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The removal of an accumulation of nonpurulent fluid in the middle ear is a common otologic problem. There is no doubt that in the great majority of cases of catarrhal otitis media the condition resolves spontaneously or responds to simple therapeutic management. This paper is primarily concerned, however, with the occasional recalcitrant case in which accumulated fluid presents a stubborn front to all the various remedies at the disposal of the otologist. In these difficult cases the fluid is apparently incompletely removed or accumulates more rapidly than it is emptied.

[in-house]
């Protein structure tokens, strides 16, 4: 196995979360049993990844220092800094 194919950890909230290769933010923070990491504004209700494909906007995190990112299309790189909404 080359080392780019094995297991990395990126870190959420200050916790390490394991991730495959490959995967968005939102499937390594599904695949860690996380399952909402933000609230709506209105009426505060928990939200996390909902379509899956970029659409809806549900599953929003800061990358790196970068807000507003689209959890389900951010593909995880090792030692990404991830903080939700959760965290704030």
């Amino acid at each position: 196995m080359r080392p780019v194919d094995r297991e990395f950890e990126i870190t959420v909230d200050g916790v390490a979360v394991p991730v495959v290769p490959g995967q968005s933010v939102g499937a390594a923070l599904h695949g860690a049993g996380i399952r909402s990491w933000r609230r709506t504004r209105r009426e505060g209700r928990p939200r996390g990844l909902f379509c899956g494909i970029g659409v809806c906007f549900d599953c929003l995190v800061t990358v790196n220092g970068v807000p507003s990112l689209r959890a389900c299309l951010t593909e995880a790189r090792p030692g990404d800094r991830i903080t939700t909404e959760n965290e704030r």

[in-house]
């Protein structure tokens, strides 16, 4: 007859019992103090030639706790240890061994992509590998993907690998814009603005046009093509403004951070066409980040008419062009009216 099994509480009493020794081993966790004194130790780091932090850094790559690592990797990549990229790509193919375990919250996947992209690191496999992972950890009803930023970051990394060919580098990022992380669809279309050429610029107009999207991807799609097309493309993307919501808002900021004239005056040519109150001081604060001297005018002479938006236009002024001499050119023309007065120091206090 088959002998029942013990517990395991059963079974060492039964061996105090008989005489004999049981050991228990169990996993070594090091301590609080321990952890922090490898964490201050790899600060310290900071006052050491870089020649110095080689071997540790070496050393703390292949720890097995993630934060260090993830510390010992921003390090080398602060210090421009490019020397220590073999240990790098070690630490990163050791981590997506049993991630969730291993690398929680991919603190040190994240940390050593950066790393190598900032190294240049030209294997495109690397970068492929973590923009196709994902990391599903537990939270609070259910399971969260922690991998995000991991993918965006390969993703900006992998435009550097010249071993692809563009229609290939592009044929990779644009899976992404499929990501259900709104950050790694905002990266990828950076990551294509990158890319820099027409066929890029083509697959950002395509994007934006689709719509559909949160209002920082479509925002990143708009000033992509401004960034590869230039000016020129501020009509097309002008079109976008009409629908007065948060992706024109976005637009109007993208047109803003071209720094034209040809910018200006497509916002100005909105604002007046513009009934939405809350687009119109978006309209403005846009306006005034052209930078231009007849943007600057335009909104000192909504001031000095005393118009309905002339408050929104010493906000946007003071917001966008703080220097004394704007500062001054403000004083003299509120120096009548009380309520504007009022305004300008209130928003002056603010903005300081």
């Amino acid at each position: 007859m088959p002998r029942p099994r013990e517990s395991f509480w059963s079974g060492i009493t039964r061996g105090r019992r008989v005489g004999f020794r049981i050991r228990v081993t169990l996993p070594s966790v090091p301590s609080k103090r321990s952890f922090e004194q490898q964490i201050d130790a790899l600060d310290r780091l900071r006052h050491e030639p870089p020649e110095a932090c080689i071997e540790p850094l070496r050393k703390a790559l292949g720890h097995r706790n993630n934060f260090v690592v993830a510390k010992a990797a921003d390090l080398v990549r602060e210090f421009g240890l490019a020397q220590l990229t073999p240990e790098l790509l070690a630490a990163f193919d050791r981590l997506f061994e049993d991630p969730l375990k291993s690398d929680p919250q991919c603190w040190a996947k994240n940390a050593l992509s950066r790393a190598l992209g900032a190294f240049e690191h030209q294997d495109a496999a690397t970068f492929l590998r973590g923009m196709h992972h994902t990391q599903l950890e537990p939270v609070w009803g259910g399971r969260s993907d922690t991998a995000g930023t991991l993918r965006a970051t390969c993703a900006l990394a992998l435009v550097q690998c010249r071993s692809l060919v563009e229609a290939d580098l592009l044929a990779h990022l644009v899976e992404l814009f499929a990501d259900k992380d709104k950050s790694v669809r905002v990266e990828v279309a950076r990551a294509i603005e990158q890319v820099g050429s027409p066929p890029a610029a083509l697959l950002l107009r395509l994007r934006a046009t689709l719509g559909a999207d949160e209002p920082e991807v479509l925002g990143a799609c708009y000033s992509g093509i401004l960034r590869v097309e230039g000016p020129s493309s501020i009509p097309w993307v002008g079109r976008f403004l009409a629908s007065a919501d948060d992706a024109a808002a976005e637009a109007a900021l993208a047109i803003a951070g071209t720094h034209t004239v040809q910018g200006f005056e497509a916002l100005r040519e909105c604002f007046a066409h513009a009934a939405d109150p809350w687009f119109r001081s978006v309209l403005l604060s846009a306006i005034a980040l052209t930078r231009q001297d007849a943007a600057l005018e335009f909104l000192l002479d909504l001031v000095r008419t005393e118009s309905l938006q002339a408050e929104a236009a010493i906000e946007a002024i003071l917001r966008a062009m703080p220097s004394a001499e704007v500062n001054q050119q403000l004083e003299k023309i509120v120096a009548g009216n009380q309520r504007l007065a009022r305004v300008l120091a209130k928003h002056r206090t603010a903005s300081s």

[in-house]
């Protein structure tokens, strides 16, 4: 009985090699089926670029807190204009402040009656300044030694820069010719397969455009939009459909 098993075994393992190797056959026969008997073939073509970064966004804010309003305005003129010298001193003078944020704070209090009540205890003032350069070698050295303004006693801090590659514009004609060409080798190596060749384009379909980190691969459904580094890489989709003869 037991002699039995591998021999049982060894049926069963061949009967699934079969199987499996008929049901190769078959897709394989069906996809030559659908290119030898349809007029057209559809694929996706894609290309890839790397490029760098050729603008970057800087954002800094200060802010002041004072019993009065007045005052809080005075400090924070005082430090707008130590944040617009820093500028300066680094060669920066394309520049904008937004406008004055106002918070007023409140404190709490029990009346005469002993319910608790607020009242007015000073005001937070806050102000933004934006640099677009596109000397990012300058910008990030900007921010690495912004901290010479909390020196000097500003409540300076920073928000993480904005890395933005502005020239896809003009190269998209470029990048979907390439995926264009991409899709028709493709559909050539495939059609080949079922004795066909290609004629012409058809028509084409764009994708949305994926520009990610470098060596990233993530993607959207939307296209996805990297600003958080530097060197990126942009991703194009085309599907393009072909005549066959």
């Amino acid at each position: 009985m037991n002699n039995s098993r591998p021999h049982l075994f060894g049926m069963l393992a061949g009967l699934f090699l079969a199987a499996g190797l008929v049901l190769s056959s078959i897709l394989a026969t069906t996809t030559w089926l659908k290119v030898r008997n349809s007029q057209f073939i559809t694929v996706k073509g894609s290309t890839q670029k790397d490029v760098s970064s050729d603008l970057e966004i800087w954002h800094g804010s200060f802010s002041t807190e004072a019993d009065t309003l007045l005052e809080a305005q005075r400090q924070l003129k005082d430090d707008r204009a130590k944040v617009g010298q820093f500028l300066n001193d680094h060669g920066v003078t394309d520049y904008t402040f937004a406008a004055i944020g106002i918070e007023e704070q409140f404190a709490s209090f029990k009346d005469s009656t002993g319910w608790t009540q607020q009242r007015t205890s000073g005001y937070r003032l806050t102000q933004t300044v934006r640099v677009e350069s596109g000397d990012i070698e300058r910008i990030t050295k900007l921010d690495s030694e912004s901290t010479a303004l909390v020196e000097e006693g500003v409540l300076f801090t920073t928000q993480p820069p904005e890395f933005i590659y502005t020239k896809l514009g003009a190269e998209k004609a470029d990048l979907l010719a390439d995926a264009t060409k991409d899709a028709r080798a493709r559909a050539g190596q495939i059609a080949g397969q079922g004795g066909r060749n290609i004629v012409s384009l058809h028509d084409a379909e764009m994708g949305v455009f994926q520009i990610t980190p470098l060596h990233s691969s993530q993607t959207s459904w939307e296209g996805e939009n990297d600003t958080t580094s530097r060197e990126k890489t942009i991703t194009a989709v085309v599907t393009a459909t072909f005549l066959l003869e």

Permanent evacuation of all excess fluid is necessary in order to avoid secondary degenerative changes. These possible alterations include chronic fibrous narrowing of the eustachian tube, permanent retraction of the membrana tympani, with or without adhesions to the promontory, and varying degrees of impairment of hearing commonly described as chronic catarrhal deafness.
DIAGNOSIS OF FLUID IN THE MIDDLE EAR
SHAHINIAN L. FLUID IN THE MIDDLE EAR. Arch Otolaryngol. 1943;38(4):328–337. doi:10.1001/archotol.1943.00670040342004
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